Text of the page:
Conner Warick remembers the game fondly. With less than three minutes to play, Timberline High School’s defense had its back to the wall, cradling a slim lead.
Warick, then a junior, stood poised and ready with the rest of his teammates.
The Blazers had kept Peninsula out of the end zone on first down, pushing Deboreae McClain back for a loss. Braeden Potter muscled the Seahawks back to the 3-yard line after a short gain on second down, before Ryder Johnson threw incomplete on third.
“I just remember it was do or die,” said Warick, now a senior and a staple on Timberline’s offensive and defensive lines. “It was the last play. It was the first time we’d been there (in a league title game) in a while, so everyone was getting ready for it.”
And Warick remembers the eruption of excitement on Timberline’s sideline when teammate Ty Edmond deflected a sure touchdown pass to force a turnover on downs, handing the Blazers the inaugural Class 3A South Sound Conference title, and handing Peninsula its first loss of the season.
“I was super excited,” Warick said. “I wanted to celebrate with everyone, go to the sideline and get everyone hyped up and everything.”
That was the first league title Timberline has won in Warick’s high school career. Before that, the Blazers last won a title in 2013, in their final year playing in the 3A Narrows League.
But now, year later, seventh-ranked Timberline (8-0, 6-0 3A SSC) is on the cusp of winning back-to-back league titles. And it feels a bit like Déjà vu, Warick says, because the one team standing in Timberline’s way is Peninsula.
“I’m hoping we can get a strong start on offense, and our defense will just take over,” Warick said.
But, Warick admits, this could be another close game between two top-tier teams in this league. Timberline edged Peninsula, 7-3, last season at South Sound Stadium, and the Seahawks’ only league loss this year is on the road at Central Kitsap.
And this season, the title game Friday night is at Roy Anderson Field in Purdy.
“It’s going to be tight,” said Timberline coach Nick Mullen, who was named a Seattle Seahawks high school coach of the week this week. “If we do our jobs, I think we’ll take care of business. If we come in flat, it’s going to be a tough game.”
Mullen will look to veterans like Warick — who has been a two-way starter the past two years, and has started on the offensive line the past three — to mobilize Timberline’s defense, which has been nearly unbreakable this season.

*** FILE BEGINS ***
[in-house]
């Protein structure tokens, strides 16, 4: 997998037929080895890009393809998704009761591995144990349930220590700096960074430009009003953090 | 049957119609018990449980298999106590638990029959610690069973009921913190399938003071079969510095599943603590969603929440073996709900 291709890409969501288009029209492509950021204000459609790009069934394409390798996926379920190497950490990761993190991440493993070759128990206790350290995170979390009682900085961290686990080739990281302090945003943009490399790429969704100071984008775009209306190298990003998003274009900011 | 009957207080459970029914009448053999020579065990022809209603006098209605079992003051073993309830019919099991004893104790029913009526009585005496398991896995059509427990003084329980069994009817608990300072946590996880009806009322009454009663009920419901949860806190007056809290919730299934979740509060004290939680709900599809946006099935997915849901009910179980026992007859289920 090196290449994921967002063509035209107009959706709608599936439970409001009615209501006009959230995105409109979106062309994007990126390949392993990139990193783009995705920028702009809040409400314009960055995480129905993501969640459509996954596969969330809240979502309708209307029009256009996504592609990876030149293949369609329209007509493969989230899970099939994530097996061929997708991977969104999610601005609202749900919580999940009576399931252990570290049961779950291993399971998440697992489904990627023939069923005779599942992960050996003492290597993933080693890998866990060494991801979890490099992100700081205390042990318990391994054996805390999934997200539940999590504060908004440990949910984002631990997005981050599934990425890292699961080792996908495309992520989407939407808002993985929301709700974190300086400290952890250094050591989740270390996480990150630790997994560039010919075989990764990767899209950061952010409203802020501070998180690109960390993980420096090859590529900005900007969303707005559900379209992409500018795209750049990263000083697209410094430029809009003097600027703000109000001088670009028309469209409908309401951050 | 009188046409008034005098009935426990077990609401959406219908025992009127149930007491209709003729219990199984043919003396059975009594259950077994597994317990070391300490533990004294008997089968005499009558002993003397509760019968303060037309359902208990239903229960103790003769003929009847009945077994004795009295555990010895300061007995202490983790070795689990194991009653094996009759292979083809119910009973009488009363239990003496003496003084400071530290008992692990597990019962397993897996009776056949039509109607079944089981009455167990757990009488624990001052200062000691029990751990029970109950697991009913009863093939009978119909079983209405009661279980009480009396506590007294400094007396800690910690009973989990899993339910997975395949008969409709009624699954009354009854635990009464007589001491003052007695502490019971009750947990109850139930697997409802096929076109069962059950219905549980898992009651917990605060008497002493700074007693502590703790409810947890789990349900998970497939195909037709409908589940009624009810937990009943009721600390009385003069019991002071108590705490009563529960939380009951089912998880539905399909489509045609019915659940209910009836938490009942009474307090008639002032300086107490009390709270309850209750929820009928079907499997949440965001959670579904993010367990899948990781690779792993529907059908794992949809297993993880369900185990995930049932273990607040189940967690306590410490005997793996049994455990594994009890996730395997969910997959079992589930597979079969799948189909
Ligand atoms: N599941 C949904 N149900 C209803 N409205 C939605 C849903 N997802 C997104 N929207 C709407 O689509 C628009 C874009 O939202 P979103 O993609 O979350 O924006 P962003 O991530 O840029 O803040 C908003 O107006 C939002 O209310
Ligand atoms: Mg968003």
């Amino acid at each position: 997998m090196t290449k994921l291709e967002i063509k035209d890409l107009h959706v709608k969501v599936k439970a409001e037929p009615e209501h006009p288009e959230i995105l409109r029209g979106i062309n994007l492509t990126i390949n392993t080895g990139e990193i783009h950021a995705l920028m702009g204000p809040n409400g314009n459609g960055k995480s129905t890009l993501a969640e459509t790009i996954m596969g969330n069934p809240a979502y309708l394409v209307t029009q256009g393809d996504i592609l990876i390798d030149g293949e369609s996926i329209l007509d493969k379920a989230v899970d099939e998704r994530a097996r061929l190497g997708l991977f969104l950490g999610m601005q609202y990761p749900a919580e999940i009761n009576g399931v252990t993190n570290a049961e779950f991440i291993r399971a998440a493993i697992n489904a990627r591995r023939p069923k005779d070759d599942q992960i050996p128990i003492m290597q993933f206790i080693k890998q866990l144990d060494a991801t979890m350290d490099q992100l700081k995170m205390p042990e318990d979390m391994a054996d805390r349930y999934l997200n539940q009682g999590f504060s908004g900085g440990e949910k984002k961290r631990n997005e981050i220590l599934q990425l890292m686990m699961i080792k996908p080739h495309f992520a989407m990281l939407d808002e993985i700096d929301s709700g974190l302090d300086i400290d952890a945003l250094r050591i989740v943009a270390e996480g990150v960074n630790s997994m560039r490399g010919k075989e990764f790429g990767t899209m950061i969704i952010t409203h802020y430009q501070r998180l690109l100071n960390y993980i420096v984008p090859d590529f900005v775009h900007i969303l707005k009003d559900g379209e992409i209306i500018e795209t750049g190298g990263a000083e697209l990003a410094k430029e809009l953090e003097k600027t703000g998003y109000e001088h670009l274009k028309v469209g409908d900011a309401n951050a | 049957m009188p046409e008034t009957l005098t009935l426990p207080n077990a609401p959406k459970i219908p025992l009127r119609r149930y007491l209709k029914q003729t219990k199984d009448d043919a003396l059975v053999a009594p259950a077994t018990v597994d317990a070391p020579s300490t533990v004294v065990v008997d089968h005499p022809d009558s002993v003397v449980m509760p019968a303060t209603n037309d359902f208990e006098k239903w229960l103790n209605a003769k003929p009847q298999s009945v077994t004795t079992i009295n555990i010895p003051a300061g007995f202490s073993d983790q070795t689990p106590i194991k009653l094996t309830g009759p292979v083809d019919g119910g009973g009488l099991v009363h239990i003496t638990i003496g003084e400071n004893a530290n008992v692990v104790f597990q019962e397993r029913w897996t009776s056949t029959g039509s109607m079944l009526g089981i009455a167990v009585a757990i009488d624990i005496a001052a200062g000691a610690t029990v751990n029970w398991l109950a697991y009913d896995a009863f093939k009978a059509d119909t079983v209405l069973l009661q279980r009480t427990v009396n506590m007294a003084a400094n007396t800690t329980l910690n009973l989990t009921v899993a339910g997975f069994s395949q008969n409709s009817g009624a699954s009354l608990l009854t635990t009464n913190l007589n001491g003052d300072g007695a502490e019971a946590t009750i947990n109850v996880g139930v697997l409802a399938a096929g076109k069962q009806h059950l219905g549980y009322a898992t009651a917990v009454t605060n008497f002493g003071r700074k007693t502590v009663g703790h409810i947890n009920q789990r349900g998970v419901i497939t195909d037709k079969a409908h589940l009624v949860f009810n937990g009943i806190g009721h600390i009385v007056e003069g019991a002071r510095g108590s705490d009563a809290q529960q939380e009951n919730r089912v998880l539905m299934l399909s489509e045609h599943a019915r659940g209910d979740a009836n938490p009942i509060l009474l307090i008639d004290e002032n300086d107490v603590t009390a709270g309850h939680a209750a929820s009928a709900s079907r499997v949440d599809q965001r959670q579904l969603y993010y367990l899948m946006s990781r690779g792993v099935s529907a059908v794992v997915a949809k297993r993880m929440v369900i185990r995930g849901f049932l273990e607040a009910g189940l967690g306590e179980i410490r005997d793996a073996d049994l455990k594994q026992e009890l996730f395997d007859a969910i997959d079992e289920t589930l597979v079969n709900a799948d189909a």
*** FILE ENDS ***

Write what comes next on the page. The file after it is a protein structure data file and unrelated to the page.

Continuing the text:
The Blazers are allowing just 33.9 yards per game on the ground, and have held every opponent to two touchdowns or less, including shutouts against Shelton and North Thurston.
“We just have a gap defense,” Warick said. “Linemen fill a gap, linebackers fill a gap, and then there’s just no running space for the running back. We have a great set of defensive linemen who are able to plug holes, and then we have our great linebackers who are able to finish what we can’t get.”
Warick, a 6-foot-4, 240-pound defensive end, leads Timberline in tackles for losses (15) and has four sacks. His 23 tackles and 16 assists add to a balanced defense that includes several reliable playmakers.
“We fly around,” Warick said. “We’re really intense. ... If a play comes to us, we’re all able to make the play, and we don’t have to rely on one person to make the tackle. I think we’re all, collectively really good.”
Warick, in particular, has stood out to coaches since his sophomore season. Mike Spears, who coached Warick’s first two seasons during Mullen’s hiatus, started Warick on the offensive line. Mullen said he would have done the same — and it isn’t common in his program for sophomores to earn starting roles.
“He’s just smart,” Mullen said. “His football IQ is through the roof. I think football comes naturally to him.”
Warick said starting that early in his high school career was challenging because he wasn’t as big as other players at that point, but he learned how to get position and protect the ball carrier, and that has carried over.
“He can pull, he can pass set, he can do everything,” Mullen said. “You put him on offensive line, he knows exactly what to do. He knows both (tackle positions). I moved him from right tackle to left tackle this year, because that’s where you’re supposed to put your best guy. He’s a good offensive lineman.”
This season, behind Warick and the rest of the offensive line, Timberline has rushed for 1,922 yards (240.3 per game), and its offense has scored 30 touchdowns.
“If you can run and play defense, you can win, and that’s what we’ve really been focusing on,” Mullen said.
Defense, especially, is where Warick channels his focus and thrives. He has an offer to play next season at the Colorado School of Mines, and said he has communicated with Oregon State, Eastern Washington and Montana.
Against Shelton, he converted a blocked kick for an 18-yard score, adding to the six defensive touchdowns the Blazers have scored.
“I think he’s finally figuring out his body,” Mullen said of Warick. “I think last year he was still figuring it out, but now he’s embraced this relentless desire to get after the quarterback and make big plays. He takes a lot of pride in it.”
Getting into the backfield and sacking the quarterback, or tackling a running back for a loss is energizing, Warick said.
“I just love the excitement,” he said. “Especially in close games — getting in the backfield. If I make a big play, I’m just hearing the crowd and my teammates cheer. It feels super great.”
Look for those types of big, energizing moments this Friday night in Purdy — there could be a few.